Sunday, July 15, 2018

A better express bus map

Express buses are easy in New York City. Just walk over to your express bus stop at the usual time and wait. Eventually the bus will arrive, you get on board, pay, find a seat and relax. When you're getting close to your stop, push the button, the bus stops, and you walk to work. Now they even have BusTime and MetroCard!

Express buses are easy if you're a regular passenger, that is. If you're not, how do you know which bus to take? You look at the complicated bus map for your borough, not posted in any subway station or bus shelter. Except if your borough is Manhattan. All the express buses are designed for trips to and from Manhattan, but the MTA doesn't show any express buses on the Manhattan bus map.

So you look at the bus map for the borough that's not Manhattan in your trip and figure out which bus is passing closest to the stop in that borough. Find the schedule for that bus. It may be posted on the stop, it may not, but the schedule is critical.

The schedule has tables telling you whether there is a bus scheduled to leave when you want to leave, and when it is scheduled to arrive in Manhattan. Everything besides the original departure time is approximate, and the buses almost always get stuck in traffic, so be prepared to board up to half an hour late depending on how close you are to the origin, and to get to your destination up to an hour late. Be sure to check BusTime so you know whether the bus is even coming.

The schedule does tell you where the buses stop in Manhattan. There used to be buses with suffixes after the route number (or not) indicating whether they stopped on Third Avenue or Downtown instead of Sixth Avenue, or maybe other routings, but the MTA has been gradually reorganizing them into separate numbers.

One key bit of information that's in the schedules but not the borough bus maps is where the buses stop and where they go express. It may seem obvious because most of the buses go on expressways, but some of them stop on the service roads of those expressways, and some don't. A few stop on Queens Boulevard or Woodhaven Boulevard, but most don't.

As you're probably saying to yourself right now, it doesn't have to be this way. Do the express buses really need to be on the same map as the local buses? Probably not. Is there a way to indicate on the map where the buses go in Manhattan? Probably. Is there a way to indicate on the map where the buses go express? Yeah.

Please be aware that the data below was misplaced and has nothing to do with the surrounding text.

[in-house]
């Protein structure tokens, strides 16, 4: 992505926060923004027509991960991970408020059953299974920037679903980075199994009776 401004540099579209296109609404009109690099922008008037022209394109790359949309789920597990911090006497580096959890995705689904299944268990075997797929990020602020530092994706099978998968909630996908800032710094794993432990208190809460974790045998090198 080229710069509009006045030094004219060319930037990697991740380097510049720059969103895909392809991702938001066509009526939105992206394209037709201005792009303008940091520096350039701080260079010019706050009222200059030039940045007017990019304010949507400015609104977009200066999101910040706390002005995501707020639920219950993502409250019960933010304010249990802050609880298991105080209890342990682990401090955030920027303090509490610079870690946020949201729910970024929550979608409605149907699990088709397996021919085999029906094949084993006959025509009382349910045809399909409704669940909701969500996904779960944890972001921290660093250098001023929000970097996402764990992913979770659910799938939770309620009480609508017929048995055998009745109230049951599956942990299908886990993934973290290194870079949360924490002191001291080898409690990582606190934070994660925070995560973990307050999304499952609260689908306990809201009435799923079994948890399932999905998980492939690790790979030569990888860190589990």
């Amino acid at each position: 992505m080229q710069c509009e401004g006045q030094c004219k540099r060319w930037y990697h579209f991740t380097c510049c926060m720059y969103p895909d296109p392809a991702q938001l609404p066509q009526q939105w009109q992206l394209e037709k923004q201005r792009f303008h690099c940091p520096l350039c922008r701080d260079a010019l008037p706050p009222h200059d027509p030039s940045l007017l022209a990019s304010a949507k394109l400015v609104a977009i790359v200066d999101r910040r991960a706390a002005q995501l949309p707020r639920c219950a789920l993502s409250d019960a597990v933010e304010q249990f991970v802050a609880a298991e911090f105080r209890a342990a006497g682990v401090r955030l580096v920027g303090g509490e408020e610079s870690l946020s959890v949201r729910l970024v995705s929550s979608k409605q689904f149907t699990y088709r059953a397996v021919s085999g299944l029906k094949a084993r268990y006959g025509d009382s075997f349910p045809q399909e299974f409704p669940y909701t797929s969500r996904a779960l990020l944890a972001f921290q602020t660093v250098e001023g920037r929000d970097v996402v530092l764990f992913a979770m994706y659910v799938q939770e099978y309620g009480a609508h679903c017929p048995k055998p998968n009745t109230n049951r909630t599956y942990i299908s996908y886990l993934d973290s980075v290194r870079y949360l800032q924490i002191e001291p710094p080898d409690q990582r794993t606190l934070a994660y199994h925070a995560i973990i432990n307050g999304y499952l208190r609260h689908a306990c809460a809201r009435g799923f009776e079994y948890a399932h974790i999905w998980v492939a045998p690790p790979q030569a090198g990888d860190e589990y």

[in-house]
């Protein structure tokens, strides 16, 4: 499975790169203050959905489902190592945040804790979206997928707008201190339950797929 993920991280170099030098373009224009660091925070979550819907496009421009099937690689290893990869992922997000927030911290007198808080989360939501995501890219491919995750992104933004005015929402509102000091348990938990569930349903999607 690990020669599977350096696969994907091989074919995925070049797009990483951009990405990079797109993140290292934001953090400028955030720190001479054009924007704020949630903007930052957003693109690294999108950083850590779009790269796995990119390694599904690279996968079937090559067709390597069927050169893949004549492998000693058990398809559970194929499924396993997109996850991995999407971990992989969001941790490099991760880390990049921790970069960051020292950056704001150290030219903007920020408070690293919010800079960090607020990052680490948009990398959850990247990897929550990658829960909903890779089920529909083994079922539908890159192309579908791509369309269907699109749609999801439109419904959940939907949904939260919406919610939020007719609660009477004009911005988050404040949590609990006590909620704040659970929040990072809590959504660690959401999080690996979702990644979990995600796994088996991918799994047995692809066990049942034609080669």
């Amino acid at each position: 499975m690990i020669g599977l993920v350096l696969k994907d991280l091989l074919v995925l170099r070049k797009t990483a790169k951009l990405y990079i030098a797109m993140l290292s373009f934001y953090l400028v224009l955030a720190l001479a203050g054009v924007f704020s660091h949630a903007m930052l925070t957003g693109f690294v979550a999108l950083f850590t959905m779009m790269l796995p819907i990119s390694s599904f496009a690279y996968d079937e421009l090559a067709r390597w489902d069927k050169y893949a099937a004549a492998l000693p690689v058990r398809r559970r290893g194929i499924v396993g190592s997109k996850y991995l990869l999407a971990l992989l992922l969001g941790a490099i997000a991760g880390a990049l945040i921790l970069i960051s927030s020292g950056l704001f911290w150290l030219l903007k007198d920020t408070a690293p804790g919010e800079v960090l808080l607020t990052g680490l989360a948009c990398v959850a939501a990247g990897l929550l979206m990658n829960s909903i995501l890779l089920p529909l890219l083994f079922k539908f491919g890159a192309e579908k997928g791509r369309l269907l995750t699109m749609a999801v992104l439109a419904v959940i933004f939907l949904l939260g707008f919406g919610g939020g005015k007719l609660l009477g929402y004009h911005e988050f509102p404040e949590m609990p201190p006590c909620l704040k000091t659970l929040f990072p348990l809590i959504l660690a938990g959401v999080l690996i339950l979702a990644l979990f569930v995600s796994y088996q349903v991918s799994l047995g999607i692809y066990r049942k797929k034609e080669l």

The biggest thing that would make these maps easier to read is not showing extra information. Outside of Staten Island, where a bus network redesign is being implemented this summer, there are fifty express bus routes in the city. Almost half of them run only on rush hours, in the peak direction. Only sixteen of them run seven days a week. So if you're looking for an express bus on a Sunday you don't need to see the QM44, the X63 and the BM5. The resulting map is much cleaner.

That said, as I've written before, it's crazy not to offer Sunday service everywhere. When the Department of Transportation first started subsidizing private companies like Green Lines, they should have made funding contingent on seven day service. When the MTA took over their operations it should have immediately instituted Sunday service wherever there was Saturday service. Running buses on Saturdays and not Sundays is religious discrimination, and it has no place in New York City.

I'll have more to say about this map in the future.

Friday, June 22, 2018

What's the real story behind those photos of abandoned dockless bikeshare bikes?

At this point you've probably seen at least one, maybe several: pictures of "abandoned" or "discarded" dockless bikeshare bikes in China. I'm talking about the ones with hundreds, if not thousands, of bikes in the same picture. They're either very tightly stacked side by side, or more frequently jumbled on top of each other in a humongous heap, in a field or an empty lot. There's usually at least two different colors of bikes, representing different bikeshare companies.